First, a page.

Band Booking: Talking Songwriting, NYC and Recordings with Cool Serbia

Raz Khandpur, Renan McFarland and Caleb Harmon make up Cool Serbia, a Brooklyn band who play feedback-heavy rock music in venues across New York City and its environs. They began in Austin in December 2010 as Boy’s Life, changed their name a year later, and moved to New York not long after that. I caught up with them in their studio last weekend and got them to chat about their new EP, their move and the state of recorded music.

Tell me about the band’s new EP.
Renan: We recorded it in Austin, Texas at Cacophony Studios with our friend Eric Wafford. He’s a mastermind.

Kill Someone” is catchy. Are you putting that on the new EP?
Raz: Yeah, it’ll be on there. We have a relationship with that song because it was the first one we really wrote together as a band. It’s my favorite song to play.

Do you have any influences in terms of how you write your lyrics?
Raz: They mostly come from the mood of the song. Most of our songs are just polished versions of jams we do. The lyrics are more meter-based. How does it fit, how does it pop, looking at it as its own instrument. Who the fuck can hear your vocals at a show anyway? So it’s mostly about getting the meter in. And then I’ll get the Notes app out on my iPhone and just mess with words, and then decide from there what’s the tone of the song, and what I want it to be about. And usually it’s unrequited love.

Are there any books you guys are reading right now?
Caleb: The last book I read I actually didn’t like. It was Journey to the End of the Night by Ferdinand Céline. It was really boring. This girl I was seeing at the time gave it to me and she was really into it, just for the obscurity probably. I forced myself to read it but it was fucking bleak and boring. Other than that though, I always go back to Raymond Carver’s short stories. I can read any of those stories over and over.

Raz: It’s good to do that, to go back and revisit stuff. I’m revisiting some magic realism stuff. Gabriel Garcia Marquez. When I read that stuff I was seventeen or something and I’m a different person entirely now.

Renan: I read some Bolaño, 2666. It’s a sprawling tale. He’s a badass.

How do you like playing in Brooklyn versus Austin, where you’re from?
Renan: It’s easier to play music in Austin. That’s why so many people do it. But there’s something to be said for things being more challenging here. It’s more work, and I think you take it more seriously. People in Brooklyn come to a show because they want to seek it out.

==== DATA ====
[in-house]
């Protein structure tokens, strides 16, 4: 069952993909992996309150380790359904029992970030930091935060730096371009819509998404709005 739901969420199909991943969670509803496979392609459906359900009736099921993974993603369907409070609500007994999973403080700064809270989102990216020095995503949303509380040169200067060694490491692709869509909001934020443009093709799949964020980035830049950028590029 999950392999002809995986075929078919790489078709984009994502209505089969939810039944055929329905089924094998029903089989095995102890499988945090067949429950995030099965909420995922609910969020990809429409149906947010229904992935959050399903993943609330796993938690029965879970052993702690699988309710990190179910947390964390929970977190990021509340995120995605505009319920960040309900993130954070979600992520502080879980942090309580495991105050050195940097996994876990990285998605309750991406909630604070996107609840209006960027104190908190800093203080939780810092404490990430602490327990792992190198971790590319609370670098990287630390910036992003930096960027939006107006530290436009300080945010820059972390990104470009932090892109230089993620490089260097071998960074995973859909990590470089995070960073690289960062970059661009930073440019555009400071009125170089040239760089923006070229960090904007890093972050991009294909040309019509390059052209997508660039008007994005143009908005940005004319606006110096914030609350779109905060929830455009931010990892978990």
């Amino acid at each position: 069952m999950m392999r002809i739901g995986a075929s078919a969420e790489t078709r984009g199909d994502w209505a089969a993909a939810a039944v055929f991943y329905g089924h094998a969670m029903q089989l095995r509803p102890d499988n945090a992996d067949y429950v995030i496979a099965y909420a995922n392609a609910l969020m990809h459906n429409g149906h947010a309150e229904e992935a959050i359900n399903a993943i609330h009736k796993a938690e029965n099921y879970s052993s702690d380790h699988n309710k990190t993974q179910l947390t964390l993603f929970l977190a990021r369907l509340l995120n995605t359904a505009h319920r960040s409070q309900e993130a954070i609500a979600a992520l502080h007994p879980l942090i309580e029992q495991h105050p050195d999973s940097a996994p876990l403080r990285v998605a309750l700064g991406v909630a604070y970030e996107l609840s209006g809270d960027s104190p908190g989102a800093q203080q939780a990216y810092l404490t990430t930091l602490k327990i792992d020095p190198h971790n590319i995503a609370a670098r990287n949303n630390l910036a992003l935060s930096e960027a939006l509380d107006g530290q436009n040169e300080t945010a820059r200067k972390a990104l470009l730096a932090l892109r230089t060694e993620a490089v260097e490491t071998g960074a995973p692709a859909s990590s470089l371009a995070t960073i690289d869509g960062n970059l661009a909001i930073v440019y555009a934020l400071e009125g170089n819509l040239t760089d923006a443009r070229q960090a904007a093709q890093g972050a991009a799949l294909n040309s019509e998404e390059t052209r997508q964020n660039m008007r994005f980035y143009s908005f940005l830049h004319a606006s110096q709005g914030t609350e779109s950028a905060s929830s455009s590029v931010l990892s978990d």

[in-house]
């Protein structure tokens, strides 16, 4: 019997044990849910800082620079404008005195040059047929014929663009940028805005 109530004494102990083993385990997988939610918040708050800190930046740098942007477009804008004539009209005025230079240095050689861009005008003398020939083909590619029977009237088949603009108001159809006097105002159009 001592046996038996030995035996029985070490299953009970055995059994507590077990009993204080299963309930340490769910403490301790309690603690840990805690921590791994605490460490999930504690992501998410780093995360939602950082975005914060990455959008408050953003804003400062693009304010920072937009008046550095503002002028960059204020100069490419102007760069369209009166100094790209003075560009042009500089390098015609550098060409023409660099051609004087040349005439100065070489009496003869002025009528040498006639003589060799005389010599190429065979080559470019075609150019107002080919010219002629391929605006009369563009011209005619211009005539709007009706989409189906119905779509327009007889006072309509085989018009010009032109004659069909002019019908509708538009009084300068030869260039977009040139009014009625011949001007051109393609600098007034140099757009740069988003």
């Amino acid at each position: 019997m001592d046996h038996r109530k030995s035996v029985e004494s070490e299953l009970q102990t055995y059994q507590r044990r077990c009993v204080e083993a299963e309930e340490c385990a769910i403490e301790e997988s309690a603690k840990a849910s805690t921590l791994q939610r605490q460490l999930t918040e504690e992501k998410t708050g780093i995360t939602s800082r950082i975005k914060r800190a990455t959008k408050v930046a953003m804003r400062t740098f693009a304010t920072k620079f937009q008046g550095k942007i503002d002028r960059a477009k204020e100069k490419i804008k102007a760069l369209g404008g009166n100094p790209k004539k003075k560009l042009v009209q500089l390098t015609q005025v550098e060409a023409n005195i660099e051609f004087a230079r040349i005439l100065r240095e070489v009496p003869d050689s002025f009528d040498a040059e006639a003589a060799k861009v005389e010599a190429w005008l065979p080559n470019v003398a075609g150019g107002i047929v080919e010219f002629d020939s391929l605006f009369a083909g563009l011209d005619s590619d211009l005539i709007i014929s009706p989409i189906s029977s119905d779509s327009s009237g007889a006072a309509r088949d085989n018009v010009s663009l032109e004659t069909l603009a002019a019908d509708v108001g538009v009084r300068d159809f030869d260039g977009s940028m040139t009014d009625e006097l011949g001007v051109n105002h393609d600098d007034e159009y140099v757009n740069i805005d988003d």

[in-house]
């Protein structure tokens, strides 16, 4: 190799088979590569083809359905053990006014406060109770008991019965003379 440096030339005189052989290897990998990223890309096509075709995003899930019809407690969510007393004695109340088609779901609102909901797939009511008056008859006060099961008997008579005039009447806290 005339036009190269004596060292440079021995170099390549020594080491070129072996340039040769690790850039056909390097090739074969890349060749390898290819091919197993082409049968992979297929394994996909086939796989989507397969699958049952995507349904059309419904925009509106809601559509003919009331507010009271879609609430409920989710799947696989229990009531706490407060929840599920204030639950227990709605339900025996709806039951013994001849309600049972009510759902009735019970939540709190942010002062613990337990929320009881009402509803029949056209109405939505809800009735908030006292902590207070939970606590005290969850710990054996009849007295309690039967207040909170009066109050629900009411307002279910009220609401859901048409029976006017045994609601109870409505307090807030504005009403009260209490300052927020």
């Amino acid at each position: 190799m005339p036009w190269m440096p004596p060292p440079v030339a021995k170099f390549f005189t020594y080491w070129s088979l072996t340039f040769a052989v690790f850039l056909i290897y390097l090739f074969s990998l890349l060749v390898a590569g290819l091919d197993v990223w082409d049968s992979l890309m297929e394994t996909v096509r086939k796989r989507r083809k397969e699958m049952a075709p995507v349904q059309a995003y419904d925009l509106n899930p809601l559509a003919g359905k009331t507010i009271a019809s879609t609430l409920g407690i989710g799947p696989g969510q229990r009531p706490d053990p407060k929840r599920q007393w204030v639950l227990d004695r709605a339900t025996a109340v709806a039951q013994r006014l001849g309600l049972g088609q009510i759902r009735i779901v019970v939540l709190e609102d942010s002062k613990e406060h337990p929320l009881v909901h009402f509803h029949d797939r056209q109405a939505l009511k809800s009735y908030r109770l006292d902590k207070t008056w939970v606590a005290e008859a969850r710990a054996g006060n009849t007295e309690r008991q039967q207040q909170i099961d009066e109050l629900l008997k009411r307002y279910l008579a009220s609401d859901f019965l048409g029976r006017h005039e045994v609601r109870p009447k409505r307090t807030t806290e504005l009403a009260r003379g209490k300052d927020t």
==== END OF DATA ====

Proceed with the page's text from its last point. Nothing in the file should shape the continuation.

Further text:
Caleb: Yeah, the audience is way more receptive in Brooklyn.

Raz: We got kicked out of our own farewell show. They got busted for lighting fireworks off, then they came to find me and I was getting high by a Port-A-Potty, so they were like “All y’all need to fucking go.”

What I love about Brooklyn is the DIY shit. You can play a deli, you can play a rooftop, there’s that Italian restaurant/venue, the different spaces all change your perception. It’s cool not only as a showgoer, but also as a performer, you tap into a different persona based on where you are, like if you’re in a posh place – we played that place Paperbox, and it’s like they’ve brought the Lower East Side to Bushwick. So you never really know what you’re going to get.

Renan: The EP’s going to be on everything by the way, it’ll be on iTunes, it’ll be on all digital channels . . .

How did you do that?
Renan: There are a couple of services that’ll consolidate everything and give you the royalties basically.

Caleb: You just pay them a fee. It’s really nice. And you still own the rights to everything and you get all the royalties. All you need is an LLC and a tax ID number and you can sign up.

Renan: We talked to a couple of small labels. I really think that the role of a label has simply become a bank account.

Raz: I think the concept of albums has lost value.

Renan: Just go a song at a time. Debut it on Pitchfork or something.

Raz: It’s much more manageable. And it works for the attention span of the average consumer.

Renan: But you can’t just be a song on someone’s computer. You have to connect live. It’s all about Internet and touring and luck.

Cool Serbia’s self-titled EP will be available on February 27. They will be performing that night at their EP release party. See their Facebook page for more details.

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